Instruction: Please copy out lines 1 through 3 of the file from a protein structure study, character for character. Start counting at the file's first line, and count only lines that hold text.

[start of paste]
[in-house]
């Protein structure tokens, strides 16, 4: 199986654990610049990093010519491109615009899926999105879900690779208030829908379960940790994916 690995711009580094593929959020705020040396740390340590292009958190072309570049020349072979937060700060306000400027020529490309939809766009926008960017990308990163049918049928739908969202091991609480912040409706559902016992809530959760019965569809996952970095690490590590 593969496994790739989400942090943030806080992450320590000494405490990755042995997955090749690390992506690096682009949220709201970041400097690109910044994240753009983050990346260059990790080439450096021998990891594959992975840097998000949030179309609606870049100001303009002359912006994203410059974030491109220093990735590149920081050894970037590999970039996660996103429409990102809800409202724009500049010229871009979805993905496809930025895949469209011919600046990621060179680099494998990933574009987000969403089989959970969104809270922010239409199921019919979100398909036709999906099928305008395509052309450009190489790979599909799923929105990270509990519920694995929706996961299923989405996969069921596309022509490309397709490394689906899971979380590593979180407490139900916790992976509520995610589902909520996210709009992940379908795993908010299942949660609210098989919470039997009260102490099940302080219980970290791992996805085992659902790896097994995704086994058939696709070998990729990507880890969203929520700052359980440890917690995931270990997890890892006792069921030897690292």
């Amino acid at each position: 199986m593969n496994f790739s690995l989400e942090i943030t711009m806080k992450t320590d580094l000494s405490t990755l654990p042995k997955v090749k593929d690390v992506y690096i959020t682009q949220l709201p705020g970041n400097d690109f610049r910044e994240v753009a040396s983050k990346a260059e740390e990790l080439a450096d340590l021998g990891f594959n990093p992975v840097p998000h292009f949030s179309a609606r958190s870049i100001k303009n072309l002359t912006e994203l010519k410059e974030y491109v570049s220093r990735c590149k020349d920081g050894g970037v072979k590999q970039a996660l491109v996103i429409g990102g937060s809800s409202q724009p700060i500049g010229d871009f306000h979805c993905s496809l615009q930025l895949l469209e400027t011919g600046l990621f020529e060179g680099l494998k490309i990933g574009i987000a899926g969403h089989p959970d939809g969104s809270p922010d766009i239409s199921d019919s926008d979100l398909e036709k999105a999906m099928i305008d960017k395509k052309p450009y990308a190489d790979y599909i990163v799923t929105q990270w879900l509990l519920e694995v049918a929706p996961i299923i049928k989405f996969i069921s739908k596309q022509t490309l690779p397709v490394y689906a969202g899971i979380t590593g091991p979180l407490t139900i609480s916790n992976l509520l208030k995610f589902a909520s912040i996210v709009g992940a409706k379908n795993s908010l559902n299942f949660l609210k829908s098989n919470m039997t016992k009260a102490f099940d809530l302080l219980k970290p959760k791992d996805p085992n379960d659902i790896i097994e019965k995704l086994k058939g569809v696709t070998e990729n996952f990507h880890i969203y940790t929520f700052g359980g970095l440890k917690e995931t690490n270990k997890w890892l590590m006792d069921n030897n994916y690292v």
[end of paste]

[in-house]
């Protein structure tokens, strides 16, 4: 199986654990610049990093010519491109615009899926999105879900690779208030829908379960940790994916 690995711009580094593929959020705020040396740390340590292009958190072309570049020349072979937060700060306000400027020529490309939809766009926008960017990308990163049918049928739908969202091991609480912040409706559902016992809530959760019965569809996952970095690490590590 593969496994790739989400942090943030806080992450320590000494405490990755042995997955090749690390992506690096682009949220709201970041400097690109910044994240753009983050990346260059990790080439450096021998990891594959992975840097998000949030179309609606870049100001303009002359912006994203410059974030491109220093990735590149920081050894970037590999970039996660996103429409990102809800409202724009500049010229871009979805993905496809930025895949469209011919600046990621060179680099494998990933574009987000969403089989959970969104809270922010239409199921019919979100398909036709999906099928305008395509052309450009190489790979599909799923929105990270509990519920694995929706996961299923989405996969069921596309022509490309397709490394689906899971979380590593979180407490139900916790992976509520995610589902909520996210709009992940379908795993908010299942949660609210098989919470039997009260102490099940302080219980970290791992996805085992659902790896097994995704086994058939696709070998990729990507880890969203929520700052359980440890917690995931270990997890890892006792069921030897690292």
């Amino acid at each position: 199986m593969n496994f790739s690995l989400e942090i943030t711009m806080k992450t320590d580094l000494s405490t990755l654990p042995k997955v090749k593929d690390v992506y690096i959020t682009q949220l709201p705020g970041n400097d690109f610049r910044e994240v753009a040396s983050k990346a260059e740390e990790l080439a450096d340590l021998g990891f594959n990093p992975v840097p998000h292009f949030s179309a609606r958190s870049i100001k303009n072309l002359t912006e994203l010519k410059e974030y491109v570049s220093r990735c590149k020349d920081g050894g970037v072979k590999q970039a996660l491109v996103i429409g990102g937060s809800s409202q724009p700060i500049g010229d871009f306000h979805c993905s496809l615009q930025l895949l469209e400027t011919g600046l990621f020529e060179g680099l494998k490309i990933g574009i987000a899926g969403h089989p959970d939809g969104s809270p922010d766009i239409s199921d019919s926008d979100l398909e036709k999105a999906m099928i305008d960017k395509k052309p450009y990308a190489d790979y599909i990163v799923t929105q990270w879900l509990l519920e694995v049918a929706p996961i299923i049928k989405f996969i069921s739908k596309q022509t490309l690779p397709v490394y689906a969202g899971i979380t590593g091991p979180l407490t139900i609480s916790n992976l509520l208030k995610f589902a909520s912040i996210v709009g992940a409706k379908n795993s908010l559902n299942f949660l609210k829908s098989n919470m039997t016992k009260a102490f099940d809530l302080l219980k970290p959760k791992d996805p085992n379960d659902i790896i097994e019965k995704l086994k058939g569809v696709t070998e990729n996952f990507h880890i969203y940790t929520f700052g359980g970095l440890k917690e995931t690490n270990k997890w890892l590590m006792d069921n030897n994916y690292v």